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- Interesting Gacha
- Game Design Information from Amy Jo Kim
- New Trailer Video for Double Star Game
- Winners from Google Play Indie Games Festival
- New Indie Corner on Google Play
- The Superbook: an Interesting Idea
- Double Star in Indie Corner on Google Play
- Alien Commander to Appear in Rocket Rascal
- Improved Double Star
- Tutorial: How to Implement In-app Billing in Android - Part 1
- Android Images With Clickable Areas - Part 1
- Tutorial: How to Implement In-app Billing in Android – Part 2
- Multitouch Panning and Zooming Examples for Android
- Moving Views In Android - Part 2, Drag and Drop
- How to Export and Import Android Virtual Devices
- How To Build A Simple Help Screen in Android
- Android Rotate and Scale Bitmap Example
- Drag-Drop for Android GridView (V4)
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Tag Archives: android
In this article, I describe how I built a simple game board in Android. The sample app shows a grid of squares that represents a game board. The squares on the game board come from an array of image tiles. The grid can be zoomed in or out and moved. Touch events are triggered when squares are touched. Regular and long press are handled. With this sample as a starting point, it should be easy to build a game that uses a board of squares. Continue reading
For my next Android tutorial, I am working on a demo app for a game board. The app displays a grid of squares that represents a game board. The grid can be zoomed in or out and moved. Touch events are triggered when squares are touched. Regular and long press are handled….
Here is a short video of the demo app in action. … Continue reading
Double Star is a turn-based space war game for Android. The most recent version of the app now supports saving game progress in the cloud. This gives players: (a) game play across multiple devices; and (b) restoring progress after reinstallation. Continue reading
Part 1 of this article was my guide on how to get started with in-app purchases in Android. It was published in July 2014. Finally, here is part 2. …
Part 1 covered the operational side of things: defining in-app products, application keys, etc. In this article, I will offer some suggestions on how to adapt the TrivialDrive code for your own app. The code provided with TrivialDrive is very well structured and we all can learn a lot from it. Most of the hard work is done in classes inside the util package of TrivialDrive. Without that package, the MainActivity would be much more difficult. The changes I suggest below are refinements on what is in the MainActivity provided by the Google team.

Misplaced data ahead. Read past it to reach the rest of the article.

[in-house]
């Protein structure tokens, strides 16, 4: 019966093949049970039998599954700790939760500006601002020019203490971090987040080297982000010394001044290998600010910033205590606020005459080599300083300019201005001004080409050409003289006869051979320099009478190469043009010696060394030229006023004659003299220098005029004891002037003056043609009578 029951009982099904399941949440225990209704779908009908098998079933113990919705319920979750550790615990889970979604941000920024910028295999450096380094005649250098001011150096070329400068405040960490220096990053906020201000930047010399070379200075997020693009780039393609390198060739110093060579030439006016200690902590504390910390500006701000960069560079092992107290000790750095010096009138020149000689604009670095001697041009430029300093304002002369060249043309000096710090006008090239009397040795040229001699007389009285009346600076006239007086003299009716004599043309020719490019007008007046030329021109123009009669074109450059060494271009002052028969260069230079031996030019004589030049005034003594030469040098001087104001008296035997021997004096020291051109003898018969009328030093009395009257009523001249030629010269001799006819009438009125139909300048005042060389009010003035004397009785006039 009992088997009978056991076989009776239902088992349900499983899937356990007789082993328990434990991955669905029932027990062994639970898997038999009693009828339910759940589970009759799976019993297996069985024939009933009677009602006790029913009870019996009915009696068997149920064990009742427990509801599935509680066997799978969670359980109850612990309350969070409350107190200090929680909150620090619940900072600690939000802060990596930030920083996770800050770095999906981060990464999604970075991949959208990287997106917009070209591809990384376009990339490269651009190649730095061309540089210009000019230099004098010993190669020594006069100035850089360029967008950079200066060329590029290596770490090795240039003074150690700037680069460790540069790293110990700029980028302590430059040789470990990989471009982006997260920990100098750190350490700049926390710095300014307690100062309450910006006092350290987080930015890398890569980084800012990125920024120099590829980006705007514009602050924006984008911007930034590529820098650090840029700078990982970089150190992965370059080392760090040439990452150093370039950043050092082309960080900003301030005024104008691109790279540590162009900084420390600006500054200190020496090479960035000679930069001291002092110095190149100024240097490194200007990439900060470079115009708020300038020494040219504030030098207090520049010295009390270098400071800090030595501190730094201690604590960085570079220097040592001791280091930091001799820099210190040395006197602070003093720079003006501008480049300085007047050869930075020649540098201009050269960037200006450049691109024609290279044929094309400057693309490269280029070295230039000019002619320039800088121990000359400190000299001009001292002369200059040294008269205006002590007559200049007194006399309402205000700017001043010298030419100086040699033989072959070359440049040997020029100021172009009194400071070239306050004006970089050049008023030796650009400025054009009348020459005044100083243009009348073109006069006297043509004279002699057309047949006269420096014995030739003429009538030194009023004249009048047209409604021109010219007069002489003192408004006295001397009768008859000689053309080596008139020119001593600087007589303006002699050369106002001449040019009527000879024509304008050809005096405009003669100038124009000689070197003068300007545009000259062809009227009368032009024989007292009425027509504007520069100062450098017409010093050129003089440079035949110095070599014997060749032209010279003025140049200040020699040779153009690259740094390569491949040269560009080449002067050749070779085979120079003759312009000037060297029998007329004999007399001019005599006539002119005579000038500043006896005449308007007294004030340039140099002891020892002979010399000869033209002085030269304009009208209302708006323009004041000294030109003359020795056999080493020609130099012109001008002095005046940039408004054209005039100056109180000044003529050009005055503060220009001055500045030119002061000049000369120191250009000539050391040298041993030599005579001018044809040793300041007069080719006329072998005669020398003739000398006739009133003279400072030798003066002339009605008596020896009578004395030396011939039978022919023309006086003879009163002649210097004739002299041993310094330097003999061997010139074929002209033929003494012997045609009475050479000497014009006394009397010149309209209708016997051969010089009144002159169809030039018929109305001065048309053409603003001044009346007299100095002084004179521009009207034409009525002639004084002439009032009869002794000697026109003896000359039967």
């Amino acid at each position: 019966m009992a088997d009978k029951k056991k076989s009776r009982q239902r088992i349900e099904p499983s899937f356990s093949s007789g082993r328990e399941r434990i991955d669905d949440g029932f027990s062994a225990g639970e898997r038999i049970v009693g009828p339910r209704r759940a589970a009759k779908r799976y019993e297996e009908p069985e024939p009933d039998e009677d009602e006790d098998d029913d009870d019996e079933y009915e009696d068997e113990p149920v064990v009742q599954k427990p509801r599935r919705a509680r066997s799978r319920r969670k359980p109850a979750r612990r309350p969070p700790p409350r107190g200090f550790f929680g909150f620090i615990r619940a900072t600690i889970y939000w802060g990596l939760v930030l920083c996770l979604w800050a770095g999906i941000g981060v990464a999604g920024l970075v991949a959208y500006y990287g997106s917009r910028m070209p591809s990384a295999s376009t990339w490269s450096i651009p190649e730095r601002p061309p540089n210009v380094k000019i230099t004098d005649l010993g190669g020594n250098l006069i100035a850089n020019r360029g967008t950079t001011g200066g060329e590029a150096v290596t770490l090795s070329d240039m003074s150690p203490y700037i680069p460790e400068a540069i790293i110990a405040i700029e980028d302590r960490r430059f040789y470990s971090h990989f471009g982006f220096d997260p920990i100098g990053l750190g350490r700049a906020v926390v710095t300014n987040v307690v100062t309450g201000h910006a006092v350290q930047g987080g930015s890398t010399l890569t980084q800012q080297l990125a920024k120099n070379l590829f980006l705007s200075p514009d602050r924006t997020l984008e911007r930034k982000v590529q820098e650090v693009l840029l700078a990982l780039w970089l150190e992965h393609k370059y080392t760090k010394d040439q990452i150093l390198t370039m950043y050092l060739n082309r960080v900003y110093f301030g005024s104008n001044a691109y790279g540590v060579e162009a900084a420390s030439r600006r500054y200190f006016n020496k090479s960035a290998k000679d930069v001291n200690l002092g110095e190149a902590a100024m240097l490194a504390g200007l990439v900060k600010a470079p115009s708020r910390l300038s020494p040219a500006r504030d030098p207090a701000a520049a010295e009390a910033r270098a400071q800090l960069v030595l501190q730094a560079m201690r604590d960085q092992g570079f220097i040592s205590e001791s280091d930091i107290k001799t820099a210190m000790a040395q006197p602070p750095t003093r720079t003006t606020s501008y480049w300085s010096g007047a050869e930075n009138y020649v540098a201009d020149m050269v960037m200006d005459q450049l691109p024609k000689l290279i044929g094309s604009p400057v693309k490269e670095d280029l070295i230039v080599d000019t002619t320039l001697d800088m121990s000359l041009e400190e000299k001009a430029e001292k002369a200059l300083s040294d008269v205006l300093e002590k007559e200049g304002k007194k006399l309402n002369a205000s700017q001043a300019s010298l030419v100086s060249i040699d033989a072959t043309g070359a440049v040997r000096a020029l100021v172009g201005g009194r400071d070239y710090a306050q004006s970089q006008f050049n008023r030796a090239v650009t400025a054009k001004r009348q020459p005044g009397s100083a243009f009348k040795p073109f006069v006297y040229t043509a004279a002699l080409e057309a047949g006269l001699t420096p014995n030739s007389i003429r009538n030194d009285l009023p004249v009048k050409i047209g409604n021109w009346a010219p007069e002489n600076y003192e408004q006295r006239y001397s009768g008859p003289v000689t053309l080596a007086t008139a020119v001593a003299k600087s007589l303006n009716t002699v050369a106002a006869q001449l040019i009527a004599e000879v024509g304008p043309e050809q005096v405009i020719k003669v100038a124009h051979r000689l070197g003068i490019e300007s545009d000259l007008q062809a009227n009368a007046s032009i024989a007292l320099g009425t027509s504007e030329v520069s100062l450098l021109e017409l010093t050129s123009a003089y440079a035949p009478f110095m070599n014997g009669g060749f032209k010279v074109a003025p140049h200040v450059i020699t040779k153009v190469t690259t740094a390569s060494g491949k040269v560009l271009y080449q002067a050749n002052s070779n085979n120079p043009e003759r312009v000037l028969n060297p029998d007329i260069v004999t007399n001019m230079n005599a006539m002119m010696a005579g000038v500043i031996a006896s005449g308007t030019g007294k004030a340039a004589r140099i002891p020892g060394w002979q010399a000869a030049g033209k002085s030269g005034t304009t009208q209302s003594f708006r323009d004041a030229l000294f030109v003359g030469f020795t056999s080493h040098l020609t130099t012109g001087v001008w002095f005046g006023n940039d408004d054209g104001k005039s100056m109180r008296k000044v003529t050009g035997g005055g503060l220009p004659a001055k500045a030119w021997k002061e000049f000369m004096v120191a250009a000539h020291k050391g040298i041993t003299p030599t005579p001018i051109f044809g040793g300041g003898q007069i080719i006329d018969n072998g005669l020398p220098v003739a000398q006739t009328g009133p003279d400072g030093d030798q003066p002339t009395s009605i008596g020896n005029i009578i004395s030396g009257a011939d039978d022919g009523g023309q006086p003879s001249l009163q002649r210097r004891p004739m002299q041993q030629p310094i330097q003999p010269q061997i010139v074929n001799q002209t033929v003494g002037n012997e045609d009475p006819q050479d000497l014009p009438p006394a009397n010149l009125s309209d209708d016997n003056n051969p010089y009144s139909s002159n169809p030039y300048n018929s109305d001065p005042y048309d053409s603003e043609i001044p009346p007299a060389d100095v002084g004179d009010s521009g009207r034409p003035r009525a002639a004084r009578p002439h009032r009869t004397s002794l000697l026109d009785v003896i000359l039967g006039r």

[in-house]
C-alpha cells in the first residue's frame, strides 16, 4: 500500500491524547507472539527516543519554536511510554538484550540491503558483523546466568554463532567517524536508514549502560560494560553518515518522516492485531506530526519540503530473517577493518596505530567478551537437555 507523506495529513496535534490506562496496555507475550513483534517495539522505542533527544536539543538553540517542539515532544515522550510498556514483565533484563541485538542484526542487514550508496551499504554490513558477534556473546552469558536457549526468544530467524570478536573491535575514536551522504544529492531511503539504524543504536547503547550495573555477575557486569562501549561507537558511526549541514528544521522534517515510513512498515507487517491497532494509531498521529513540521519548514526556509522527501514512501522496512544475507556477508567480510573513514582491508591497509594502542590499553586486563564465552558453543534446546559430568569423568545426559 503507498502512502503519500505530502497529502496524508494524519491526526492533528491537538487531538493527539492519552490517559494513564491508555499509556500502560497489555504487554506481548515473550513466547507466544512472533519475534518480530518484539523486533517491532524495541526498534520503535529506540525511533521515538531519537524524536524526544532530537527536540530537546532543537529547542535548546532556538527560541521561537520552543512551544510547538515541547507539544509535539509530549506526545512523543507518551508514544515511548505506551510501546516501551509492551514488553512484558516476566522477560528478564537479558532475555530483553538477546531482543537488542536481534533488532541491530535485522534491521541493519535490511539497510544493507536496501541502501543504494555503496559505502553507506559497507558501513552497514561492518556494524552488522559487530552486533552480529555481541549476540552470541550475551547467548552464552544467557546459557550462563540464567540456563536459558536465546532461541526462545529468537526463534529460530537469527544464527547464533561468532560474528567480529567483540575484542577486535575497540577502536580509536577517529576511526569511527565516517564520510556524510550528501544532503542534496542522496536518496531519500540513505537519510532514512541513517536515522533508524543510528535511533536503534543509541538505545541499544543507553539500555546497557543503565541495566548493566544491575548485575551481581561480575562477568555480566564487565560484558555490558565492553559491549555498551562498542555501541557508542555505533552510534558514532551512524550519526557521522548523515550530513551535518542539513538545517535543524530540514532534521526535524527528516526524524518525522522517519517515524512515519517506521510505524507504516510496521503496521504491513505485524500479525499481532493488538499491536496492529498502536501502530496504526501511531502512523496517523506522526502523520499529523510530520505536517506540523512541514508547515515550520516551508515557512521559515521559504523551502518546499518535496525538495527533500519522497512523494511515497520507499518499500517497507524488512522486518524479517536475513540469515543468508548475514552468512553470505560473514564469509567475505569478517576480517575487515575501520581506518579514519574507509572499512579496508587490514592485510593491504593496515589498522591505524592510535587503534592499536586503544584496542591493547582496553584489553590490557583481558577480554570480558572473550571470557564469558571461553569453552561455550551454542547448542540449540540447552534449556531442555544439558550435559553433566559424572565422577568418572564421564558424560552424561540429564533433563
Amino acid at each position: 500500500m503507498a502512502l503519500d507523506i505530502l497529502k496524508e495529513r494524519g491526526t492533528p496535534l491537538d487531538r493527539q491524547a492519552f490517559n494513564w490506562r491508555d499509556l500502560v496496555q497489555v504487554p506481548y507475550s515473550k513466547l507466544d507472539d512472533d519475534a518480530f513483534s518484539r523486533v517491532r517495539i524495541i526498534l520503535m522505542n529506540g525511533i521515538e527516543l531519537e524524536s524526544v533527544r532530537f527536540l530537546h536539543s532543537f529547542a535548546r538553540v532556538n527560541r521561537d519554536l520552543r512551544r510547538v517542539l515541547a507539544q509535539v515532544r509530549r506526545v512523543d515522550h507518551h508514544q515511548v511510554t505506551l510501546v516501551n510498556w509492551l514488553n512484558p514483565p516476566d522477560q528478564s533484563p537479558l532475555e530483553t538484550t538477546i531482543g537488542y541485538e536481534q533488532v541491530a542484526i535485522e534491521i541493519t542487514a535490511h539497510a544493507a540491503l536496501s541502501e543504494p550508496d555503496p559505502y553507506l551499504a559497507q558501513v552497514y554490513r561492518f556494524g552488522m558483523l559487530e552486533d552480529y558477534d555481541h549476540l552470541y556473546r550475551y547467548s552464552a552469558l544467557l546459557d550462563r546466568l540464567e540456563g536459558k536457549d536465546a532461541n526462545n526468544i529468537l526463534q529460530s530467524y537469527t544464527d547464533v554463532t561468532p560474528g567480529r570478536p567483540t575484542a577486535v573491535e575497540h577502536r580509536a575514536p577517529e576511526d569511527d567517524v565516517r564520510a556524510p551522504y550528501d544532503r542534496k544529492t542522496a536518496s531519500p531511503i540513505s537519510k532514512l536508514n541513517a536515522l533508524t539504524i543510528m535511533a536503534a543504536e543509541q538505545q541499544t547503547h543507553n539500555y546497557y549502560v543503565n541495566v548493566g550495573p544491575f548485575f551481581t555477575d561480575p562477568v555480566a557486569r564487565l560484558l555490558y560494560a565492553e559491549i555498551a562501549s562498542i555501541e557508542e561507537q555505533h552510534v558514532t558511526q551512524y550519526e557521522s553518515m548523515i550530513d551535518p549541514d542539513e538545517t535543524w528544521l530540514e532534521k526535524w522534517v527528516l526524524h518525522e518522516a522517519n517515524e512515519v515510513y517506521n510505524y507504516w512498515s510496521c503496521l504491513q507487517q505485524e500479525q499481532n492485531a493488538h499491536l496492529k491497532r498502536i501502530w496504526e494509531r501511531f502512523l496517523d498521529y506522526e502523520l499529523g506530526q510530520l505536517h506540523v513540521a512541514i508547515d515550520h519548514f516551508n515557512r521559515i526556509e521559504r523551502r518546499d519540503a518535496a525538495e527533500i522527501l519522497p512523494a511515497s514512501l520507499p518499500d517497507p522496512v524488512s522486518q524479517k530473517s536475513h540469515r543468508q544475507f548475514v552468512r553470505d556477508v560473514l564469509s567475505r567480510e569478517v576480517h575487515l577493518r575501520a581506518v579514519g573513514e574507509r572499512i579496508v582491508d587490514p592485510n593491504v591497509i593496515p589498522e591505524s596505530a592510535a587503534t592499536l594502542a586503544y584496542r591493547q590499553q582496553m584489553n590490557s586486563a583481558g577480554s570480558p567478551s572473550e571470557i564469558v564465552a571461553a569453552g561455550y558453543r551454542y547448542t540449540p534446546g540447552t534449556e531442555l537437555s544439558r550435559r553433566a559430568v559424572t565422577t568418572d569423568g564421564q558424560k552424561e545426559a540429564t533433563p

For my own work, I made the transition from the in-app purchases of the TrivialDrive sample app (Figure 1, left) to the purchases of my space war app (Figure 2, right). Continue reading
Beta test continues for the Double Star app for Android. …
Double Star is a turn-based, single player, space war game. In the game, you command a powerful starship. You must first save our planet from the invasion. Then you search the galaxy for the home world of the invaders so you can destroy them once and for all.
… To install the Double Star game, do one of the following:
(1) If you have a Google id, join the Double Star Google group.
(2) If you are in Google+, join the Double Star community.
Don’t know if you have time to try another game, but here’s one from one of the people in an Indie Games Meetup group I am in. It’s called “Alien Star Menace” and it is available on both Android and iOS. It was just released in the last two weeks. It’s done in Unity. … I like it because it is a turn-based strategy game, and it is set in space. I also like the “Hero Academy” style of play. I am not very far along, just a few levels in. It’s amusing and challenging at the same time. Continue reading
I recently read “The 30-Second Hook” on Gamasutra. It’s a very good article about the experience of the developers of Blowfish Meets Meteor. The author talks about the experience dealing with the problem of making your game appealing to players trying your game. You have to hook players quickly or, in may cases, you lose them. He writes, “people played only the rather simplistic, tutorial-based first level and put it down because they assumed this was a reflection of the entire game.”
It seems that this might apply to my Double Star Android game. Twenty levels of play are provided in the game, with mysteries, challenges, and rewards along the way. However, it all starts with a training level. If training takes too long, players might never get to the more interesting parts of the game.
The latest beta release of the game introduces a short training level.